MADRID (AP) — Spain’s National Court said Friday it had charged a 74-year-old retired man with terrorism for allegedly sending six letters containing explosive material to Spain’s prime minister and the U.S. and Ukrainian embassies in the country.
The as-yet-unidentified man appeared before a judge in Madrid on Friday and was detained without bail, the court said. The suspect, referred to only by the initials PGP, was charged with six separate terrorism offenses, it added, after being arrested in the northern city of Miranda de Ebro on Wednesday.
The man was charged with the manufacture and use of explosive devices for terrorist purposes, according to court documents. Two of the alleged offenses were classified as aggravated as they involved members of the government.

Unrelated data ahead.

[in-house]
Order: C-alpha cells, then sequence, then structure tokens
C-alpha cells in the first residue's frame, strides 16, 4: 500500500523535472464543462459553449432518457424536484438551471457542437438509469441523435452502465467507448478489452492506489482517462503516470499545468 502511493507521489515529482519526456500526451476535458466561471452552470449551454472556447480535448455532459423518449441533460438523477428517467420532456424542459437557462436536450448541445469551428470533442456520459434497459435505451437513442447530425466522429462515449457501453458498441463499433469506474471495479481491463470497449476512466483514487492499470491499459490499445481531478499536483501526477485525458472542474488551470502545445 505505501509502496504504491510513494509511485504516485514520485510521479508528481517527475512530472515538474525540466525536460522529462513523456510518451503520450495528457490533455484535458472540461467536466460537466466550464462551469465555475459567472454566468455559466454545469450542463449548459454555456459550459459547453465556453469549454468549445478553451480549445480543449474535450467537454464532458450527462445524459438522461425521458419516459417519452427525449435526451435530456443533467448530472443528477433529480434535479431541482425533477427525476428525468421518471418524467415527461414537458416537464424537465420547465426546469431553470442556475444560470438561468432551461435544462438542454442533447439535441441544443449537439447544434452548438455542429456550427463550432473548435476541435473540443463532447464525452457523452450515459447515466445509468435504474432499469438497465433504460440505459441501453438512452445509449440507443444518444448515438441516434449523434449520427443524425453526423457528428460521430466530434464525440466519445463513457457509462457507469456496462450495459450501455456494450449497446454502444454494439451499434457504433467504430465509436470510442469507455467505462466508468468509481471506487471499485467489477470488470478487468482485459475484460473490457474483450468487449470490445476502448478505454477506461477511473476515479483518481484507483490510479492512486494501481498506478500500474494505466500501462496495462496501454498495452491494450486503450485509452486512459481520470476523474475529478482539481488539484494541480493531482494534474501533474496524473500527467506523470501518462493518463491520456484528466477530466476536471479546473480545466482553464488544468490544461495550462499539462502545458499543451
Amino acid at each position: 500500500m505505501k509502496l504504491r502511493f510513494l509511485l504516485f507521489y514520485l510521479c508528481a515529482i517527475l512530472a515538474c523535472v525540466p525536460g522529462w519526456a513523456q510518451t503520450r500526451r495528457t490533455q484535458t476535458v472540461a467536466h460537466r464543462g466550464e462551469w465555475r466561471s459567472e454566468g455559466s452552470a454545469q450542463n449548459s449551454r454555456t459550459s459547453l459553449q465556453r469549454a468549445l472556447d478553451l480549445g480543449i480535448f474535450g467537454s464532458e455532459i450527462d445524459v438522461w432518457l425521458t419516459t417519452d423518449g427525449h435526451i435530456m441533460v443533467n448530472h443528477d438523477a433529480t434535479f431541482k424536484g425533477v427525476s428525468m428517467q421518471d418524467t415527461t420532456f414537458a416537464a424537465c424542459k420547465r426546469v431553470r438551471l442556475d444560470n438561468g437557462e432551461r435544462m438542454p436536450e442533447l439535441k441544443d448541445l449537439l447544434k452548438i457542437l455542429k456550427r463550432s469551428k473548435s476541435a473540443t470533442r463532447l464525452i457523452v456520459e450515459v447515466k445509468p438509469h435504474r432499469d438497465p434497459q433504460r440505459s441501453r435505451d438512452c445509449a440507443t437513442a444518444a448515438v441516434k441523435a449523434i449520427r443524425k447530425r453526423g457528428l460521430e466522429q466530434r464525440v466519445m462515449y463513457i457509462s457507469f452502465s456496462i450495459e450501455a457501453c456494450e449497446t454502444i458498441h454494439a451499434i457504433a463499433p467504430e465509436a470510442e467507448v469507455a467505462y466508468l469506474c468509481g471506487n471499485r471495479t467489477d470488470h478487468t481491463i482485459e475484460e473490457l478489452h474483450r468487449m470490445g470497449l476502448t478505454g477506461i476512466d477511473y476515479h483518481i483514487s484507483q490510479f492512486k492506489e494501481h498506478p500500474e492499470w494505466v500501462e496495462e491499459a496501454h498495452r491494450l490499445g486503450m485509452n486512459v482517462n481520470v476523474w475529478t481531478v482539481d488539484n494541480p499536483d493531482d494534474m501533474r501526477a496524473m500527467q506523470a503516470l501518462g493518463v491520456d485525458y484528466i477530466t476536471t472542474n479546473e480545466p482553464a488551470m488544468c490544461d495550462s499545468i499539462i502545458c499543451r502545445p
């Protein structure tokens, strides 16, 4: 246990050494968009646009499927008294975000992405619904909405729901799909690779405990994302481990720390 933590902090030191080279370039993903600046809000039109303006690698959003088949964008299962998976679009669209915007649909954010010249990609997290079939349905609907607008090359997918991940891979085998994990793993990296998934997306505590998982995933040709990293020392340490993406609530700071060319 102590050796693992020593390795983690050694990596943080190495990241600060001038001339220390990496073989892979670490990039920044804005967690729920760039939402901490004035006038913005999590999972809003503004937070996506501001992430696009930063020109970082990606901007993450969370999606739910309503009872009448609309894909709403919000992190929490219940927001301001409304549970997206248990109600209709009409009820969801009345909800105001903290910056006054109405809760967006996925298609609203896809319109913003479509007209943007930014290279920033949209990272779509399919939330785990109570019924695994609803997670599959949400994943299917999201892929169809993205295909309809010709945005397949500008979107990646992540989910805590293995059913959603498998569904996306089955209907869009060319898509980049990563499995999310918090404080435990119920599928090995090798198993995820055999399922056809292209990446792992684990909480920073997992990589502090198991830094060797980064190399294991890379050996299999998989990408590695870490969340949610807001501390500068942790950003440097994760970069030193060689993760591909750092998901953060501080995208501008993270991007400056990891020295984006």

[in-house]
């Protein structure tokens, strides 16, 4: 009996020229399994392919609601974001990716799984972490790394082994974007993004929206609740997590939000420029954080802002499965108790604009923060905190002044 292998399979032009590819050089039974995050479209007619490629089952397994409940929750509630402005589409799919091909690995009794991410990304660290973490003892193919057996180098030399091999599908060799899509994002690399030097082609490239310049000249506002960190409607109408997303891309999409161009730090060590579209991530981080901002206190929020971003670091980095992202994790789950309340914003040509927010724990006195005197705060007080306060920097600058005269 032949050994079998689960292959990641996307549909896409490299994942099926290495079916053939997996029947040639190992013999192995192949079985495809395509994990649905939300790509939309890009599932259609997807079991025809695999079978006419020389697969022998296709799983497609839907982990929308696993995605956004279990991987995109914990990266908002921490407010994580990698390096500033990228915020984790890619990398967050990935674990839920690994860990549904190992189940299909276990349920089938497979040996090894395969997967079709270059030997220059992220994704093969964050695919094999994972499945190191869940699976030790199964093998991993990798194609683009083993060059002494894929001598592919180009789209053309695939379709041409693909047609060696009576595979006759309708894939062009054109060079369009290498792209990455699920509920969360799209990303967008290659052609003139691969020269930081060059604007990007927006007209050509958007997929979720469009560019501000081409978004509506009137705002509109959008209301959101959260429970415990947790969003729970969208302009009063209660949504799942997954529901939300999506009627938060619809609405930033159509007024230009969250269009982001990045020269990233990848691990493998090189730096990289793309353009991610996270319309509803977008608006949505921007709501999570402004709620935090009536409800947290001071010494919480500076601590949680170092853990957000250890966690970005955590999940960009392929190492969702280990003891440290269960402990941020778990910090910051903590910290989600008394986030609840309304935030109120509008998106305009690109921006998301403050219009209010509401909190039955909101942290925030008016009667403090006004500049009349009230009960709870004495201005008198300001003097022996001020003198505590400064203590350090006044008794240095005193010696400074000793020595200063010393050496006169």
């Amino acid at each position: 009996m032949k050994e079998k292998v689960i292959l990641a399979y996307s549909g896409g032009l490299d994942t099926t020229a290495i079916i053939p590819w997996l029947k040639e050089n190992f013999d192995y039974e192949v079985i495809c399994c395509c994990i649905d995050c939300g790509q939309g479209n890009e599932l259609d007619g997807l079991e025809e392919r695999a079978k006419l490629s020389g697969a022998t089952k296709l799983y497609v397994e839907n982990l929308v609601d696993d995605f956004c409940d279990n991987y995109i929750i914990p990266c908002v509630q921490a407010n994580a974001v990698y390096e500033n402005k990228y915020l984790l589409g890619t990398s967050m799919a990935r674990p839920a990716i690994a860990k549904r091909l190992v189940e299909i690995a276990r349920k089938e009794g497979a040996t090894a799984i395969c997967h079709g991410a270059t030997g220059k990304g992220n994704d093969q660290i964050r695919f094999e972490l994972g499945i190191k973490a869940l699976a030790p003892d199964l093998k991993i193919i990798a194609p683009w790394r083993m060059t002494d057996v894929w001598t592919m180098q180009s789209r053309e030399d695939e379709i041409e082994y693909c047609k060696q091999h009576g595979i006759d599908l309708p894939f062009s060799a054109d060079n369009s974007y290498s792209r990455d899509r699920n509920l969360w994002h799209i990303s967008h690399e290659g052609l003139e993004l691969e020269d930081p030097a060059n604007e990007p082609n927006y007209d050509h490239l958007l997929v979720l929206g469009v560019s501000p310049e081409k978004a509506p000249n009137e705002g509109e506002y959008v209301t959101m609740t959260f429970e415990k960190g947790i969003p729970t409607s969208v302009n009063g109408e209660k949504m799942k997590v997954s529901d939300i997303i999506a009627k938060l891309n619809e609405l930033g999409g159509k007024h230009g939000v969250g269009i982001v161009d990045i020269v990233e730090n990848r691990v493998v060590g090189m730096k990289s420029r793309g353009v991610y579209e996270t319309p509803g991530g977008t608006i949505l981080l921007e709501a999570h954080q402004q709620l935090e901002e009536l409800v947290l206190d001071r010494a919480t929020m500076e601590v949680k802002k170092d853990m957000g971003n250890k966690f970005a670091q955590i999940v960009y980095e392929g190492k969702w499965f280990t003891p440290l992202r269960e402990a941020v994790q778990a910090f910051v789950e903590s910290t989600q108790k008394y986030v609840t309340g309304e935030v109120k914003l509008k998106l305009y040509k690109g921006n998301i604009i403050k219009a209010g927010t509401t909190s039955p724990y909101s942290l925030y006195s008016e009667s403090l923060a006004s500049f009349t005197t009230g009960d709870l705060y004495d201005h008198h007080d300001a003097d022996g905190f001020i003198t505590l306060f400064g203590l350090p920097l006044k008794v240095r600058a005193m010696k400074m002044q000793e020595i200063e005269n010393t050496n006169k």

Spanish media reported that the suspect had links to Russia, was strongly active on social media and was purportedly a flight risk.
The six letter bombs were sent in November and December last year and required bomb squad disposal. An employee at the Ukrainian Embassy in Madrid was slightly injured while handling one of the letters, and another was destroyed after being dispatched by regular post to Spanish Prime Minister Pedro Sánchez.
Letters with similar characteristics were sent to Spain’s Defense Ministry, a European Union satellite center located at the Torrejón de Ardoz air base outside Madrid and an arms factory in northeastern Spain that makes grenades sent to Ukraine.
An envelope intercepted at the U.S. Embassy’s security screening point in December was detonated by authorities after a wide area in the center of Spain's capital was cordoned off.
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